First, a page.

“For me, Sebastian Bach is the be-all and end-all of music; true progress lies and resides in him alone.” It was with these programmatic words that Max Reger prefaced his answer to a survey “What does Johann Sebastian Bach mean to me, and what is his significance for our time?”, posed by the editors of a magazine in 1905. Reger had already proven his adoration of Bach with his magnificent homage to the composer, written and published in 1900 and probably the best-known of his works for organ. It is an established work in the concert repertoire of well-known virtuosi, but is also increasingly being performed by ambitious church musicians. Henle has now published this sea of notes and performance directions in an edition with a particularly clear and readable text.
- Fantasia and Fugue on B-A-C-H op. 46
“For me, Sebastian Bach is the be-all and end-all of music; true progress lies and resides in him alone.” Thus Max Reger’s statement of principles in reply to the inquiry from a music journal in 1905, “What does Johann Sebastian Bach mean to me and for our age?” (Die Musik 5, 1905–6, p. 74). Some three years earlier he had written in much the same vein to his … 続き
Late-Romantic composer who combines a chromatic tonal language with Baroque and Classical forms, thus anticipating 1920s neoclassicism.
|1873||Born in Brand (Upper Palatinate) on March 19, the son of a teacher. First piano lessons from his mother.|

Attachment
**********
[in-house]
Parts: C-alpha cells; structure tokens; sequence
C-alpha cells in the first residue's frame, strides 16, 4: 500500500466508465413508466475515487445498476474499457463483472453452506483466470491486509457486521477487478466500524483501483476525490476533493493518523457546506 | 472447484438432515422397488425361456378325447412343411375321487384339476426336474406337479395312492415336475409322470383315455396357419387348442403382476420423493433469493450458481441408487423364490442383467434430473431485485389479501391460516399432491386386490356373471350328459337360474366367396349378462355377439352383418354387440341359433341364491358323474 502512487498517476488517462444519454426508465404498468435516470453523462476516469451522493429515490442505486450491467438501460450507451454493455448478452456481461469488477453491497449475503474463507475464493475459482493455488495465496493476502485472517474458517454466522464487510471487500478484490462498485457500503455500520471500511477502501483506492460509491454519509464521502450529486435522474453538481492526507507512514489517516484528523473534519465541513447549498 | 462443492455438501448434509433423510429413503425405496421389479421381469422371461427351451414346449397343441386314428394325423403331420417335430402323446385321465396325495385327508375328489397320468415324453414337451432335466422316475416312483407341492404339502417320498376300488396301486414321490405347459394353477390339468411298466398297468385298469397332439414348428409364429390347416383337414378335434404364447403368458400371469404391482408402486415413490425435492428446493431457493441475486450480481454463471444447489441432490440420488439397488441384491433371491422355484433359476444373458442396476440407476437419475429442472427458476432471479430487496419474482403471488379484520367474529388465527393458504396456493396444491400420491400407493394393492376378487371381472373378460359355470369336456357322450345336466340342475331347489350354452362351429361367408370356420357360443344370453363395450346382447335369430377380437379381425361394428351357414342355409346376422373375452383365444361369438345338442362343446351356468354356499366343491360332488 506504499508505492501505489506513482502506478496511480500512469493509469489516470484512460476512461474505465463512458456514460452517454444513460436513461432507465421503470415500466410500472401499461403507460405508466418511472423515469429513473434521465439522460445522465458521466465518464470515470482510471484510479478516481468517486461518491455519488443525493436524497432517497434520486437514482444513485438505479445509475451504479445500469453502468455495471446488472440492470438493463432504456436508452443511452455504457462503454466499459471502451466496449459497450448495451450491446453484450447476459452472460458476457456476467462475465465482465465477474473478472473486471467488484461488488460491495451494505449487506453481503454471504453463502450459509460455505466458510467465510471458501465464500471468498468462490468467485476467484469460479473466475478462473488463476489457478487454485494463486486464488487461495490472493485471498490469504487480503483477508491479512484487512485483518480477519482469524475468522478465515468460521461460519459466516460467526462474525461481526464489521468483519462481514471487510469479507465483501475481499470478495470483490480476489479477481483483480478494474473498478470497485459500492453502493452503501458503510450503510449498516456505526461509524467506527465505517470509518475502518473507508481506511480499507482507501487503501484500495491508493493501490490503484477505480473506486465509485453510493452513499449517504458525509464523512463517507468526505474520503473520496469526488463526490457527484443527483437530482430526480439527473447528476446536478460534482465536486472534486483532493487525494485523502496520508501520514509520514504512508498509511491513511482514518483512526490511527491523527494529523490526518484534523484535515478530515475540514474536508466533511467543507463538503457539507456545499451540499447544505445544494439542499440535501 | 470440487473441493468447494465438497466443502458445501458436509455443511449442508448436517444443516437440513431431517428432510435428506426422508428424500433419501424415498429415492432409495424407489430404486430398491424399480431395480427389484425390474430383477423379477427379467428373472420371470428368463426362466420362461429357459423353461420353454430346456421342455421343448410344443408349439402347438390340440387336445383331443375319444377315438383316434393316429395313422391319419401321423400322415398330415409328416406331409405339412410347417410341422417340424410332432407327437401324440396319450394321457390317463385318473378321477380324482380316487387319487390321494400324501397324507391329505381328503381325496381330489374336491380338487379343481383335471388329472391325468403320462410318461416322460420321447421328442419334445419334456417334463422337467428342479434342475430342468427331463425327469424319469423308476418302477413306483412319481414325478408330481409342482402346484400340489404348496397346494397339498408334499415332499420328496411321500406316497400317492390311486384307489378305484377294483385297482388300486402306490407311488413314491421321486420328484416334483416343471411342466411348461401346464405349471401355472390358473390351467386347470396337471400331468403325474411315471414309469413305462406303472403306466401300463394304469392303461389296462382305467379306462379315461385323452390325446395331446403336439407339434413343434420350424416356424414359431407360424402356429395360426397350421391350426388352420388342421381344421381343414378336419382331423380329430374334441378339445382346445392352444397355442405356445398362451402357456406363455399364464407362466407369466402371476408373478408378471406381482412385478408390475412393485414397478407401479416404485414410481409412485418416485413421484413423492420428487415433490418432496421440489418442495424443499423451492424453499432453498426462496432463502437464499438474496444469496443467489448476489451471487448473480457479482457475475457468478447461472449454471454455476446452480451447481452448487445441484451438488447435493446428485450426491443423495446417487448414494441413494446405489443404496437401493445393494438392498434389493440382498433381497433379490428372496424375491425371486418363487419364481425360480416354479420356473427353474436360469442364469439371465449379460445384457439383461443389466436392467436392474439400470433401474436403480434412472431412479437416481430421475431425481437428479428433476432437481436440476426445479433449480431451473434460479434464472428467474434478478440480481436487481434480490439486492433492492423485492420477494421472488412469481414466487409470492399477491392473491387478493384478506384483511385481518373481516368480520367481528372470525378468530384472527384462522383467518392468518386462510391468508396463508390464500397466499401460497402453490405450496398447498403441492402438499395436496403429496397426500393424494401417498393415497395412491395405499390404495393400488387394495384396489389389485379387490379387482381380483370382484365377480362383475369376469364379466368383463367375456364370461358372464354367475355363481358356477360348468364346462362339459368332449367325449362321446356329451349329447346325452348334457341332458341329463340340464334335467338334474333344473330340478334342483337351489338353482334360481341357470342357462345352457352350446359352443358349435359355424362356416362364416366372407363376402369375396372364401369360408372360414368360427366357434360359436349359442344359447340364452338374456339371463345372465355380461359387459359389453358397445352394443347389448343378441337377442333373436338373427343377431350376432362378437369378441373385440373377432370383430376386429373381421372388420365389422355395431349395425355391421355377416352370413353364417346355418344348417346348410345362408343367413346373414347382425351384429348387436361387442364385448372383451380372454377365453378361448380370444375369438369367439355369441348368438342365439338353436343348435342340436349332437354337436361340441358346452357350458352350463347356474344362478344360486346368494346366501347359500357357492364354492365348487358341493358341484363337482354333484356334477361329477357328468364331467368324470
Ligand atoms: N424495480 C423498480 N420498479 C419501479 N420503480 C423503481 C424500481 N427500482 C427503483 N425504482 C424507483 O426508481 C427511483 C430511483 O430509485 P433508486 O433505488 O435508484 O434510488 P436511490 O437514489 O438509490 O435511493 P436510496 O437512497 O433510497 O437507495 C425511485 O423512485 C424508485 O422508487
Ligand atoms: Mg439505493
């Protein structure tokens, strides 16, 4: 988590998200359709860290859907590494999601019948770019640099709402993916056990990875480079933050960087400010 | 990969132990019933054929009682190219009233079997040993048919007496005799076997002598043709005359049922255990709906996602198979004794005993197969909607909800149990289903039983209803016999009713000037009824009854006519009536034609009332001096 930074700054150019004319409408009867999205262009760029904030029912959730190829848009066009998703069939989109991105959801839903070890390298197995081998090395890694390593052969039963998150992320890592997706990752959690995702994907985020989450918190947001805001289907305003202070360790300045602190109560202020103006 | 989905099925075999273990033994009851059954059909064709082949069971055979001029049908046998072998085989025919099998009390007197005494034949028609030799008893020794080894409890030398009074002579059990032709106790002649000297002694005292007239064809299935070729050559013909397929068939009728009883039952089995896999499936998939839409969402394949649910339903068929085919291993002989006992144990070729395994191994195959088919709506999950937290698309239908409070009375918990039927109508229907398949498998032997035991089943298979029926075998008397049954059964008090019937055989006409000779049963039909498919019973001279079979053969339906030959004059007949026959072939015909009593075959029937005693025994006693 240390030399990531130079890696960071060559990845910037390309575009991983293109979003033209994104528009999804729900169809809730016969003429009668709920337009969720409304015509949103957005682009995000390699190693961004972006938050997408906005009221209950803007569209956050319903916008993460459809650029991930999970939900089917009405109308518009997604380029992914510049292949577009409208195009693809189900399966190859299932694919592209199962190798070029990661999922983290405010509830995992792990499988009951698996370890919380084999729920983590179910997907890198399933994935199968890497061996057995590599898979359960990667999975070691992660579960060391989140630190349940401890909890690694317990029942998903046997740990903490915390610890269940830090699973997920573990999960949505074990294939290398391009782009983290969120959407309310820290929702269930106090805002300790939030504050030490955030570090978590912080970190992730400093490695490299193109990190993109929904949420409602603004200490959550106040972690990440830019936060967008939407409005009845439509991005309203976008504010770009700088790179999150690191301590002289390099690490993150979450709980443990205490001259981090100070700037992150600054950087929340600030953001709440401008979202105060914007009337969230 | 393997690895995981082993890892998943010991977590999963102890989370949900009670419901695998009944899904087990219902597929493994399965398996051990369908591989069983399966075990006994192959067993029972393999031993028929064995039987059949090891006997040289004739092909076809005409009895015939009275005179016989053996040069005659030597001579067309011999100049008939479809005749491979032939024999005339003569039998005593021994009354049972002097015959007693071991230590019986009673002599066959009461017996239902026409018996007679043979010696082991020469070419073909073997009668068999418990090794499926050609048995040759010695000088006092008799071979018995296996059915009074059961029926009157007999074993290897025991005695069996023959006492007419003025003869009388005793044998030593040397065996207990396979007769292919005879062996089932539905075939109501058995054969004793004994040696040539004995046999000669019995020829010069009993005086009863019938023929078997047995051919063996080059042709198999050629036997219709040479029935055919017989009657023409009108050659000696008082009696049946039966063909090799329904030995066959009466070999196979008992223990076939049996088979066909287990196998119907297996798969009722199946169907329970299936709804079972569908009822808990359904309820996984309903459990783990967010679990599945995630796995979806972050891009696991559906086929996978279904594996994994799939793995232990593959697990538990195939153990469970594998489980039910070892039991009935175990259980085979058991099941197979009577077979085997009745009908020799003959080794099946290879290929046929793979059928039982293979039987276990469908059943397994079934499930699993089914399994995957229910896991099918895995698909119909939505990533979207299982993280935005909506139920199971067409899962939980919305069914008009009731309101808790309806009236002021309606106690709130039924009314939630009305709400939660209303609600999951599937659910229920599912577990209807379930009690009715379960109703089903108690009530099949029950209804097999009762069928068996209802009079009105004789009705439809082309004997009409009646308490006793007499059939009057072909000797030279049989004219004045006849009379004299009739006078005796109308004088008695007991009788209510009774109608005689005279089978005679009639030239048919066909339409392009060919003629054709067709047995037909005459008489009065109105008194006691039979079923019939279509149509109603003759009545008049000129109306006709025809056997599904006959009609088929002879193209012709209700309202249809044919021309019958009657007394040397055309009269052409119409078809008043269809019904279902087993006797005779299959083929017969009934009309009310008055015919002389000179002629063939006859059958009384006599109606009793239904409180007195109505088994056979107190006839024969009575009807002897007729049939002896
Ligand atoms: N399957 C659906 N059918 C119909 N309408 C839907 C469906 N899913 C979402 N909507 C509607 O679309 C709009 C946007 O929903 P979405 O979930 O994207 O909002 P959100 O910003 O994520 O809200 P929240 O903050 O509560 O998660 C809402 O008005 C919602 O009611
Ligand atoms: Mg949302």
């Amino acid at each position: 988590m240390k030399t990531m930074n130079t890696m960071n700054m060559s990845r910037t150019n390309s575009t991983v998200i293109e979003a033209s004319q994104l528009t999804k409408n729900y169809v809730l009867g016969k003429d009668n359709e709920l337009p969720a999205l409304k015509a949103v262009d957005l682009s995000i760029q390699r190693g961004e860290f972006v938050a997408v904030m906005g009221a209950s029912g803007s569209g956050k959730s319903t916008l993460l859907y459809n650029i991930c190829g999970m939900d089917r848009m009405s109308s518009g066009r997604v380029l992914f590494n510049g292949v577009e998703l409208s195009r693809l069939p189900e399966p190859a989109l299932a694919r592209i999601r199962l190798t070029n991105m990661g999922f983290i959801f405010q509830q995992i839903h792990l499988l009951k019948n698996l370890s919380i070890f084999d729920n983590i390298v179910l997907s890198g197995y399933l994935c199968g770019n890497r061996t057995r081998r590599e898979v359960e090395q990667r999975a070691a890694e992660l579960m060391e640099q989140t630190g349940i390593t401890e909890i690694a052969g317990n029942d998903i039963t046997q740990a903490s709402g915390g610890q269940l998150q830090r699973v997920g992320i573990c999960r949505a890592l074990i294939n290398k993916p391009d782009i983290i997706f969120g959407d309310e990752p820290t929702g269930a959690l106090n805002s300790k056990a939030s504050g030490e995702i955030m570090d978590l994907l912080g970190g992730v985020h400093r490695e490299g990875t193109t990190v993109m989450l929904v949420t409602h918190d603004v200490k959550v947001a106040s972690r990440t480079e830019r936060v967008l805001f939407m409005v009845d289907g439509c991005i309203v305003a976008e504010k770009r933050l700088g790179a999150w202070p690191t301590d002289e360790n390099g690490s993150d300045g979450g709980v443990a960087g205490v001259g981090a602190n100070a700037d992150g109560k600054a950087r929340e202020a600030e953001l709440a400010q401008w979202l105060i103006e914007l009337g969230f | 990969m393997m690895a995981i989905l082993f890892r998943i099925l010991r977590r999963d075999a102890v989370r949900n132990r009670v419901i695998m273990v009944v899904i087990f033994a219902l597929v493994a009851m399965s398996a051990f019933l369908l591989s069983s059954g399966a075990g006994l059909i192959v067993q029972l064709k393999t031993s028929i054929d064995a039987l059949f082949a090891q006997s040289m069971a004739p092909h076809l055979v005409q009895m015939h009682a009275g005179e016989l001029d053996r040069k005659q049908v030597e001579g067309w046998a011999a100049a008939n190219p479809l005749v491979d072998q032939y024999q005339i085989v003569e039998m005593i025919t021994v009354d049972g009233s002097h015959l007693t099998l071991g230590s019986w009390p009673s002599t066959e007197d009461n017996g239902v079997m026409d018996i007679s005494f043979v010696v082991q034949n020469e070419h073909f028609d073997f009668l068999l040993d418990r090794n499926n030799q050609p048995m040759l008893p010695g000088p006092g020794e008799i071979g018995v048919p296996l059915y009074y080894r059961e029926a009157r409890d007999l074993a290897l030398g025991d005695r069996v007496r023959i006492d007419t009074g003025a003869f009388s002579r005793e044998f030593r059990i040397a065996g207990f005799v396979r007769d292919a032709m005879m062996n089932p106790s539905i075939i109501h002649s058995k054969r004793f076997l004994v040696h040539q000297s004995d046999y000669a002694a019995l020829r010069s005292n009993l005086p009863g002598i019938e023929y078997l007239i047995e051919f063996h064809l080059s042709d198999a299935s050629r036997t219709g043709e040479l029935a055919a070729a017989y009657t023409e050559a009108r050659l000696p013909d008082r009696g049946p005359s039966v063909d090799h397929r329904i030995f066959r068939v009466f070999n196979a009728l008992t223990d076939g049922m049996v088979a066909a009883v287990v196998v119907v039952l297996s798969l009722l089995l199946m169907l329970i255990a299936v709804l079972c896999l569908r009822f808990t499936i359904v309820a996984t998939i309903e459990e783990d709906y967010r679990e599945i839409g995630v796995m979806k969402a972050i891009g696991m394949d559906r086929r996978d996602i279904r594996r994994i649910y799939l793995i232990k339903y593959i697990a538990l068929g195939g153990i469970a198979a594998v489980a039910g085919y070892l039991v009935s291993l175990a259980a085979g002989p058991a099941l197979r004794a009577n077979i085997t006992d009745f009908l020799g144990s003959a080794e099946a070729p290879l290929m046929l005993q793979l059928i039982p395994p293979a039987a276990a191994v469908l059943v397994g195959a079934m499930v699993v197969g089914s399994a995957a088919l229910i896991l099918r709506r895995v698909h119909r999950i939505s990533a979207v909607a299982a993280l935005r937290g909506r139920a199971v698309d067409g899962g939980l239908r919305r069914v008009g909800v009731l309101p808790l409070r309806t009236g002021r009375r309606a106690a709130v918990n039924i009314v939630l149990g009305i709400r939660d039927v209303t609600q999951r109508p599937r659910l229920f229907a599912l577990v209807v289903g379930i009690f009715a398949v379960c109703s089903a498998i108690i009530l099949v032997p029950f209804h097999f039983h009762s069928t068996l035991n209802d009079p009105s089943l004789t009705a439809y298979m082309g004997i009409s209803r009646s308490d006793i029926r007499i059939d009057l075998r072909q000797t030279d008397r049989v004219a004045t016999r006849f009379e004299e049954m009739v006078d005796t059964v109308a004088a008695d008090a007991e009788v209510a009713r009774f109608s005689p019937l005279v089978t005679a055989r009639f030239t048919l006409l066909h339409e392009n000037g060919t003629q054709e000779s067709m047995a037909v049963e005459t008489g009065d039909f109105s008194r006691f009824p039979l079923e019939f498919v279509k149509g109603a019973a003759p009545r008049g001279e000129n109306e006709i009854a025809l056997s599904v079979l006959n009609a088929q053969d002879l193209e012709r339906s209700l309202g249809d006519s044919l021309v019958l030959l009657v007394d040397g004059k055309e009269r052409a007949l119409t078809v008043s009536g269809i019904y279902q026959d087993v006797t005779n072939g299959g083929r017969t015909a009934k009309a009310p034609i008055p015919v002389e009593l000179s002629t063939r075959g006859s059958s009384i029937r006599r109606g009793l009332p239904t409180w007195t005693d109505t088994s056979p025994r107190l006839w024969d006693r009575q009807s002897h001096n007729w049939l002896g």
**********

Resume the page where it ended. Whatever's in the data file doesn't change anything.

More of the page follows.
|1888||After a visit to Bayreuth (for Meistersinger and Parsifal), decides on a career in music.|
|1890–93||Studies with Hugo Riemann at the conservatory in Wiesbaden, composes chamber works. Thereafter he endeavors to publish his own works as a freelance composer, albeit with multiple failures.|
|1898||Return to his parents’ home in Weiden. Composition of organ works: choral fantasies, “Fantasy and Fugue on B-A-C-H,” Op. 46 (1900); Symphonic Fantasy and Fugue (“Inferno”), Op. 57.|
|1901–07||Living in Munich.|
|1903||Publication of his “On the Theory of Modulation,” causing Riemann to feel attacked because Reger espouses a different understanding of the role of chromatics. “Variations and Fugue on an Original Theme,” Op. 73.|
|1904||Breakthrough with his first performance for the Allgemeine Deutsche Musikverein (General German Music Association). First volume of his “Simple Songs” for voice and piano, Op. 76; String Quartet in D minor, Op. 74, one of the most significant works in that genre at the beginning of the century.|
|From 1905||Instructor at Munich’s Academy of Music. “Sinfonietta” in A major, Op. 90.|
|1907–11||Music director and professor of composition at the University of Leipzig. Orchestral work “Variations and Fugue on a Theme by Hiller,” Op. 100.|
|1909||“The 100th Psalm,” Op. 106, his most popular choral work.|
|1911–14||Director of the royal court orchestra of Saxe-Meiningen.|
|1912||“Concerto in the Old Style,” Op. 123. Orchestral song “An die Hoffnung” (“To Hope”), Op. 124.|
|1913||“Four Tone Poems after A. Böcklin” for large orchestra, Op. 128; “A Ballet Suite,” Op. 130.|
|1914||“Variations and Fugue on a Theme by Mozart,” Op. 132|
|1915||He resides in Jena. Late compositions.|
|1916||Death in Leipzig on May 11.|
Esta nueva editción es ampliamente cuidada en todos sus detalles, destacando las marcas metronómicas y de dinámica (también en el pedal). Muy interesantes son el Prefacio y los Comentarios (a cargo de Miachel Kube).